It is these positions that will decide the order in which the teams will start the final race. The Chase is essentially a combination of the team time trial and handicap events – organisers have described it as a 'fox and hound' race. The team at the top of the rankings will start first and the second team will go second and so on and so forth. If teams are equal on points, then their order will be decided by the number of points they earned in the Climb and Sprint.
The time gaps between each team will be decided by a combination of the 'base time' and bonus seconds. There is a predetermined amount of time between each of the teams, 30 seconds between first and second, 25 between second and third. The amount of time will decrease by 5 seconds until the fifth-placed team, with 15 seconds separating each team thereafter.
Teams can also earn bonus seconds for finishing in the top 10 of the first two races, 15 for first place and then 12, 10, 8, 6, 5, 4, 3, 2 and 1 for 10th place. These bonus seconds can help you get closer to the team in front of you. For instance, if the first placed team has 25 bonus seconds and the second place team has 20, the first place team will increase their gap over the second by five points – and therefore start 35 seconds ahead of them.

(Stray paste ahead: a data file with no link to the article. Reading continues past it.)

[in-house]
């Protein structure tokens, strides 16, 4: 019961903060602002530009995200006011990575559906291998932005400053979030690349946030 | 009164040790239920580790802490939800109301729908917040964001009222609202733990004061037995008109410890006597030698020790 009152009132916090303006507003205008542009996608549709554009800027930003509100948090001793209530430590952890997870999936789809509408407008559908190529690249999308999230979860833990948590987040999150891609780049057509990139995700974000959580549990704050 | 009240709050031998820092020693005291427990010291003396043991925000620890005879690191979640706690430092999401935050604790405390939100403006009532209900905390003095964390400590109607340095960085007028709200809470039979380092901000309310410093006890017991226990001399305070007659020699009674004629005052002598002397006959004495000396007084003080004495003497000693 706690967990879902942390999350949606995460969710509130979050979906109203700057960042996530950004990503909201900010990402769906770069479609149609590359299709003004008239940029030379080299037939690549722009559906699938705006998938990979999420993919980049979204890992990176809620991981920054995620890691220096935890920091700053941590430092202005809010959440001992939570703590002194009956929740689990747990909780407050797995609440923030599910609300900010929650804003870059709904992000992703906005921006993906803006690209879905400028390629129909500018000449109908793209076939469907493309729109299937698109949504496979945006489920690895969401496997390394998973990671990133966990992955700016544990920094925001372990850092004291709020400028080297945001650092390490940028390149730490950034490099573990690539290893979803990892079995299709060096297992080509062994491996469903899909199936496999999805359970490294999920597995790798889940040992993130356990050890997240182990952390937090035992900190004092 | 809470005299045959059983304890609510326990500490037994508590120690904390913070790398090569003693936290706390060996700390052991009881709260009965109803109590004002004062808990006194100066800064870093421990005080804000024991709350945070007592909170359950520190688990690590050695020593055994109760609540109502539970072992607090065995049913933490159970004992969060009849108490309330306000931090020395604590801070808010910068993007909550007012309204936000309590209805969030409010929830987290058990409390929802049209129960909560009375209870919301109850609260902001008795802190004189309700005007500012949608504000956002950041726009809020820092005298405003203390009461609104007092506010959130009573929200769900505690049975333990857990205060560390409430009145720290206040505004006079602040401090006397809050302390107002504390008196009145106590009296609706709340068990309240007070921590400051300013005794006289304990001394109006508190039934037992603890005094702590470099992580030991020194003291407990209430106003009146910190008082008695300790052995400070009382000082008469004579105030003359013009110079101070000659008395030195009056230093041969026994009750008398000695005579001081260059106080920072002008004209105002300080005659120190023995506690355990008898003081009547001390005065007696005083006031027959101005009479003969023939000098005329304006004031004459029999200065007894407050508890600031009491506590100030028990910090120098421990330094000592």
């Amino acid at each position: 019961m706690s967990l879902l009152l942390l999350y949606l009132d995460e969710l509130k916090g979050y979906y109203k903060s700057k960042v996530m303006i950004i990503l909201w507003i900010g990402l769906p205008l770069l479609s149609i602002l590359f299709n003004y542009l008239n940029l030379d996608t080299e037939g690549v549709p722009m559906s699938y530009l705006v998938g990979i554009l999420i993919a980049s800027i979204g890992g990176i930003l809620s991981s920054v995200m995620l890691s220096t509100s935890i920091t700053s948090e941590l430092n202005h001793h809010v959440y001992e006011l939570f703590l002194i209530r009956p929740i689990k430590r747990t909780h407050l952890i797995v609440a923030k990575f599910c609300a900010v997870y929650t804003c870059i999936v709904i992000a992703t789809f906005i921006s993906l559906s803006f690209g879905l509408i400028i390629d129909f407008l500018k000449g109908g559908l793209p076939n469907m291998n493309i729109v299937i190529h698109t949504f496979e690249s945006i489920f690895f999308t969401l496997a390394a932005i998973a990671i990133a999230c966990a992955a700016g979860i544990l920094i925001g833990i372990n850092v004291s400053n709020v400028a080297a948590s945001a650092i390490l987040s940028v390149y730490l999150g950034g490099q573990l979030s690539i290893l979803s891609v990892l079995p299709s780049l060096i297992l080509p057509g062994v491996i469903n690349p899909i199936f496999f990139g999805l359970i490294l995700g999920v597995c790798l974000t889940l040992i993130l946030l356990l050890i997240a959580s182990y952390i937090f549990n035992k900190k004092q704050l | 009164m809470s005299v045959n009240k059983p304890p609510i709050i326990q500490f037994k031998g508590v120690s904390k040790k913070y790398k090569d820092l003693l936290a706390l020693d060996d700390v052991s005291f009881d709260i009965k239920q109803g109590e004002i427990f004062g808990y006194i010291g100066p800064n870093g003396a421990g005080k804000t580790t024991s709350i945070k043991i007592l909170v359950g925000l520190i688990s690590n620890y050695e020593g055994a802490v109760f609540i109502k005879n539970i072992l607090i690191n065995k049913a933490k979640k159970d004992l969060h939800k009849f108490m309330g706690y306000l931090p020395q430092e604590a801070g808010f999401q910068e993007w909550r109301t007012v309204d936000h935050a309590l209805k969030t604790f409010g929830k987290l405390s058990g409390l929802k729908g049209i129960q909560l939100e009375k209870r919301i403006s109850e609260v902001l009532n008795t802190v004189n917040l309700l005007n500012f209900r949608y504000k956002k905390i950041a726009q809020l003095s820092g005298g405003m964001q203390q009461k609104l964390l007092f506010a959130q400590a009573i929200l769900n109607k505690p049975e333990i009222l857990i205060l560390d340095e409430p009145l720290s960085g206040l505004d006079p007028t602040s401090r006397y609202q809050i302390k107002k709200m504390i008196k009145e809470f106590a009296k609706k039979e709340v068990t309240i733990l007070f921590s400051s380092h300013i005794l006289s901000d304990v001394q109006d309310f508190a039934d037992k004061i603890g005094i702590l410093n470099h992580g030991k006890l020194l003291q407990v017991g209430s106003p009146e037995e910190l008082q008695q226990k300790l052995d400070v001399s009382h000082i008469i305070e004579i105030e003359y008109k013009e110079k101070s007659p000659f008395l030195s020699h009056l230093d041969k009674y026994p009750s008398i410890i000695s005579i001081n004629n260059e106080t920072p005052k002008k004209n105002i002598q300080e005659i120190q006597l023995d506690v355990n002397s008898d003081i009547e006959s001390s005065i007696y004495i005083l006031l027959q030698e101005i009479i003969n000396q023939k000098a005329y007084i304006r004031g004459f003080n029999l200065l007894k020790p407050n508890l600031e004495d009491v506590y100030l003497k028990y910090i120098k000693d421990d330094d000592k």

Phew. We hope that makes a bit more sense to you.
The teams will race against each other over three laps of a 14.9km course with the aim of crossing the line first. The finishing order will be decided on the fourth rider crossing the line so expect some mass sprints – on time trial bikes. The first team to get four riders over the line will win the event overall.
The Hammer Series will be streamed live on Facebook and YouTube.
Born in Ireland to a cycling family and later moved to the Isle of Man, so there was no surprise when I got into the sport. Studied sports journalism at university before going on to do a Masters in sports broadcast. After university I spent three months interning at Eurosport, where I covered the Tour de France. In 2012 I started at Procycling Magazine, before becoming the deputy editor of Procycling Week. I then joined Cyclingnews, in December 2013.